According to the California Government Code, the golden poppy (botanical name Eschscholzia) — a beautiful bold orange flower — is the official State Flower.

Almost any kid raised in California will probably tell you that it’s illegal to pick this state symbol. As it turns out, though, that’s not exactly the case.
Tiptoe through the poppies

First, if you grow your own golden poppies, you can pick, step on, bend, fold and spindle those flowers all you want. (You can even smoke ‘em — they’re not like opium poppies, though, and won’t do much that an aspirin won’t.)

orange california poppies (2)However, it is not legal to pick any flower — including the California poppy — or any other type of shrub or tree or growing thingy if it’s anywhere on state-owned land.

The many letters of the law

California Penal Code § 384a explains it all in a very succinct 794 words, but the bottom line is that if it is “growing upon public land or upon land not [your] own” — such as in a park, at a school, on a median, or even outside the county courthouse — don’t pick or otherwise hurt it.

Harming that plant life could be considered a misdemeanor offense, and get you a fine of up to $1000 and as many as six months in county lockup.

(Depending on what you’re into, it might be important for you to note that this rule applies equally to “leaf mold on the surface of public land.”)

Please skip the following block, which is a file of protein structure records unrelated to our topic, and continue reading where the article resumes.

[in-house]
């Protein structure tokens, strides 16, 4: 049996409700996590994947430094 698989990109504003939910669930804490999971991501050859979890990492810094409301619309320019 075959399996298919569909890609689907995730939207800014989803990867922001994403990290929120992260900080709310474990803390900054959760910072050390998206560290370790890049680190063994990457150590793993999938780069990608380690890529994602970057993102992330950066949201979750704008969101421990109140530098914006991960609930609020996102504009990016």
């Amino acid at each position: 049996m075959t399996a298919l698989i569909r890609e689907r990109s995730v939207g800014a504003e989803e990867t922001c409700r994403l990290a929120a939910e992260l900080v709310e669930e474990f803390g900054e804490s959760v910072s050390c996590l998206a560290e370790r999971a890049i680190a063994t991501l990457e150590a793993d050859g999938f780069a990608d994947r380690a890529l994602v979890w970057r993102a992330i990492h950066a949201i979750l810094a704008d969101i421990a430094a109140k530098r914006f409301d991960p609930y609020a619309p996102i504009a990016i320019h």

But the law has a happy side, too. The golden poppy was legally named the State Flower in 1903 — and now, April 6 of each year is officially designated California Poppy Day.


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About The Author

Nancy J Price
Editor-in-chief

In addition to being the co-founder and Editor-in-Chief of Myria, Nancy J Price was one of the two original founders of SheKnows.com in 1999, helping turn it into one of the world's top lifestyle websites for women. While serving as the site’s executive editor for twelve years, Nancy also helped launch five national newsstand magazines. A history buff, she spent her first three post-SK years creating the Click Americana website, and writing the historical fiction time travel novel Dream of Time. Although she's a fourth-generation San Francisco Bay Area native who got her start interviewing and photographing bands in Northern California during the eighties, Nancy now lives in Arizona with her four kids and her fiancé, novelist Daniel Price.


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